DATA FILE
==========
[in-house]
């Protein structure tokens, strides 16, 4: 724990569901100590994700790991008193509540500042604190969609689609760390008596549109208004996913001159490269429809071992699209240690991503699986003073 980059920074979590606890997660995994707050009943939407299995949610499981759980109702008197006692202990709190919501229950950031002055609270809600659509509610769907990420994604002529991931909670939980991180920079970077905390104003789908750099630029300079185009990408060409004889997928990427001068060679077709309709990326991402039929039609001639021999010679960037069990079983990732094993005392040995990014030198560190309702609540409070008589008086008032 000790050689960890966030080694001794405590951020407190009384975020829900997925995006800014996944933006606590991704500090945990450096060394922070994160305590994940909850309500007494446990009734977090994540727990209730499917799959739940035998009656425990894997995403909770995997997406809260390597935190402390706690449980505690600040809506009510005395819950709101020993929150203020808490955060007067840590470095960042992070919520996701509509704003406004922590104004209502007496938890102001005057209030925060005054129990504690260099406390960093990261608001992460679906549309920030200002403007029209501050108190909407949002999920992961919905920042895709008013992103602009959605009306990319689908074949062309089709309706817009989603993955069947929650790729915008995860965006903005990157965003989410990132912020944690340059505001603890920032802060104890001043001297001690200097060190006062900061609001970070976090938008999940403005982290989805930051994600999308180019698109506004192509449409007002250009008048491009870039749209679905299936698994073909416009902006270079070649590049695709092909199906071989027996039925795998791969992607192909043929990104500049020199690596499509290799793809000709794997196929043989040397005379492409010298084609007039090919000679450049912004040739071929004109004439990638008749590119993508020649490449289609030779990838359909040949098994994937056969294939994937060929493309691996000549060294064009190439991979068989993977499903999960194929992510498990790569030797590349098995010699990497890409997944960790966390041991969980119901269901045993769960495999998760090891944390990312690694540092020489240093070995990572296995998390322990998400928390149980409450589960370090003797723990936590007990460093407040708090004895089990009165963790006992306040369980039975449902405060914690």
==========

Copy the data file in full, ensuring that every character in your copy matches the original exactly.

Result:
[in-house]
């Protein structure tokens, strides 16, 4: 724990569901100590994700790991008193509540500042604190969609689609760390008596549109208004996913001159490269429809071992699209240690991503699986003073 980059920074979590606890997660995994707050009943939407299995949610499981759980109702008197006692202990709190919501229950950031002055609270809600659509509610769907990420994604002529991931909670939980991180920079970077905390104003789908750099630029300079185009990408060409004889997928990427001068060679077709309709990326991402039929039609001639021999010679960037069990079983990732094993005392040995990014030198560190309702609540409070008589008086008032 000790050689960890966030080694001794405590951020407190009384975020829900997925995006800014996944933006606590991704500090945990450096060394922070994160305590994940909850309500007494446990009734977090994540727990209730499917799959739940035998009656425990894997995403909770995997997406809260390597935190402390706690449980505690600040809506009510005395819950709101020993929150203020808490955060007067840590470095960042992070919520996701509509704003406004922590104004209502007496938890102001005057209030925060005054129990504690260099406390960093990261608001992460679906549309920030200002403007029209501050108190909407949002999920992961919905920042895709008013992103602009959605009306990319689908074949062309089709309706817009989603993955069947929650790729915008995860965006903005990157965003989410990132912020944690340059505001603890920032802060104890001043001297001690200097060190006062900061609001970070976090938008999940403005982290989805930051994600999308180019698109506004192509449409007002250009008048491009870039749209679905299936698994073909416009902006270079070649590049695709092909199906071989027996039925795998791969992607192909043929990104500049020199690596499509290799793809000709794997196929043989040397005379492409010298084609007039090919000679450049912004040739071929004109004439990638008749590119993508020649490449289609030779990838359909040949098994994937056969294939994937060929493309691996000549060294064009190439991979068989993977499903999960194929992510498990790569030797590349098995010699990497890409997944960790966390041991969980119901269901045993769960495999998760090891944390990312690694540092020489240093070995990572296995998390322990998400928390149980409450589960370090003797723990936590007990460093407040708090004895089990009165963790006992306040369980039975449902405060914690």